Editor’s Notebook: October 2008

To reconcile dichotomies sometimes means learning to live with them
by Greta Belanger deJong Sometimes I feel of two minds while preparing CATALYST. This is particularly curious because the word "holistic" means integrated; those two minds, ideally, would reconcile their differences and work as one. That we do not always do this sometimes troubles me. But, as Kim Duffy writes of Oaxacan culture regarding Day of the Dead ceremonies (p. 16), sometimes the dichoto_mies are refreshing.

That’s certainly a refreshing take on an incongruency that bothers me. In the front pages of the magazine, we usually rail against inequities. We defend. We protect. We take stands. We are often fierce. (And witty, too, of course.)

Toward the back, we talk about karma. Compassion. And the Law of Attraction.

Somewhere in the middle, they mix-sometimes like oil and water, sometimes seamlessly. More and more seamlessly, as time goes on.

I thought about this in greater depth a few days ago while talking on the phone with Terri Martin, a longtime committed environmental activist, who years ago traded confrontation for mediation, and who is currently involved in the Women Protecting Wilderness photo, story and quilt project (see p. 10). It reminded me of the early years of CATALYST when environmentalists and anyone smacking of New Age were disdainful foes. Putting together a magazine like this in those days was an interesting game of t’ai chi.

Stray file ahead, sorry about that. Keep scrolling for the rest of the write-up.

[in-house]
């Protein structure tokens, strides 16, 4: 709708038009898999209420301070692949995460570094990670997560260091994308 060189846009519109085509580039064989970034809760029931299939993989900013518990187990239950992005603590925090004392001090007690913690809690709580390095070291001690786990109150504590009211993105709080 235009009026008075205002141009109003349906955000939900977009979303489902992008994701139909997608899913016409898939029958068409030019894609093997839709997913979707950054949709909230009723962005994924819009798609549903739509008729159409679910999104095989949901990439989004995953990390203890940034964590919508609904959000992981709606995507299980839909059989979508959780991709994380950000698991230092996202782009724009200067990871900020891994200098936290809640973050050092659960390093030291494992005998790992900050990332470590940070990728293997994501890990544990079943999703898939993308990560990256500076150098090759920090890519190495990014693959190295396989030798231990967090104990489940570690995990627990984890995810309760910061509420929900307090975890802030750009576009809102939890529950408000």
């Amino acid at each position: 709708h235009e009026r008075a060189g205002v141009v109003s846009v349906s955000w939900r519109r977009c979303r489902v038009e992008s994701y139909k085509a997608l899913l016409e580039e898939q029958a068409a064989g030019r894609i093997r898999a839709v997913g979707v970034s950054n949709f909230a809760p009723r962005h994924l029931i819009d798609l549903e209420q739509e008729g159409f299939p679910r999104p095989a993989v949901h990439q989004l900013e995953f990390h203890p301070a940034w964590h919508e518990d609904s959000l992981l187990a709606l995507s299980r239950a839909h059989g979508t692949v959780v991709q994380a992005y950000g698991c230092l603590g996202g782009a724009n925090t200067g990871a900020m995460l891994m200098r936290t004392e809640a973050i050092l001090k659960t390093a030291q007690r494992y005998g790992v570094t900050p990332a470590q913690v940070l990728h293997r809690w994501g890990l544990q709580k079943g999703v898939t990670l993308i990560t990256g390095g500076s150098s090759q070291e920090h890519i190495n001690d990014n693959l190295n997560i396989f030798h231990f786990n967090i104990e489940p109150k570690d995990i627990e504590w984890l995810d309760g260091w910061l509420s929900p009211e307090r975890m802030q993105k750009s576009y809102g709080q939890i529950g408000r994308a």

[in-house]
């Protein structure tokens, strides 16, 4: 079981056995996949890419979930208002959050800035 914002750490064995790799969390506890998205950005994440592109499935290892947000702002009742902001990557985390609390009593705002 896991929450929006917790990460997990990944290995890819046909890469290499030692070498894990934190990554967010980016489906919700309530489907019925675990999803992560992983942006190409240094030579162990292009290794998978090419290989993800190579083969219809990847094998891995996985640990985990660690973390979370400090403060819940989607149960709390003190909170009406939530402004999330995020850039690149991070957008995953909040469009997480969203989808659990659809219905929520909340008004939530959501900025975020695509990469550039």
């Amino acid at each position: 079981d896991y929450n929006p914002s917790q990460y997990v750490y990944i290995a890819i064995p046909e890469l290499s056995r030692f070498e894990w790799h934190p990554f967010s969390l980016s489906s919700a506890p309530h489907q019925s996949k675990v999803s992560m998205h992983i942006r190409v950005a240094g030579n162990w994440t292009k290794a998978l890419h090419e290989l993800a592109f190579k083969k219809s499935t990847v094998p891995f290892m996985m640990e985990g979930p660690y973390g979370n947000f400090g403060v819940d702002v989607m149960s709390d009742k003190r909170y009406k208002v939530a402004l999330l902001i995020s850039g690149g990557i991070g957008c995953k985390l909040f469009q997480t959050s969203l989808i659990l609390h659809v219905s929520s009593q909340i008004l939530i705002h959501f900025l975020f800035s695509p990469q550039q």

Twenty-plus years later, I’m still working it out for myself. I’m trusting that my own growth in these areas mirrors yours. In_sights dawn (again and again). Connections are made. The residue of something resembling wisdom accumulates. The CATALYST staff personifies the spectrum: Some of us are learning, slowly, to love our inner George Bush-and learning that understandings like that are crucial to outer transformation: the old "what you resist, persists" lesson. Some of us… well, not so much. Not yet.

In the meantime I’m prepared to appreciate the spice each lends to the other-the depth of flavor that comes from various perspectives, the nuances of light.

I’m interested in hearing your thoughts on this subject. Drop me a line if you’d like to share.

Greta Belanger deJong is editor and publisher of CATALYST. greta@catalystmagazine.net.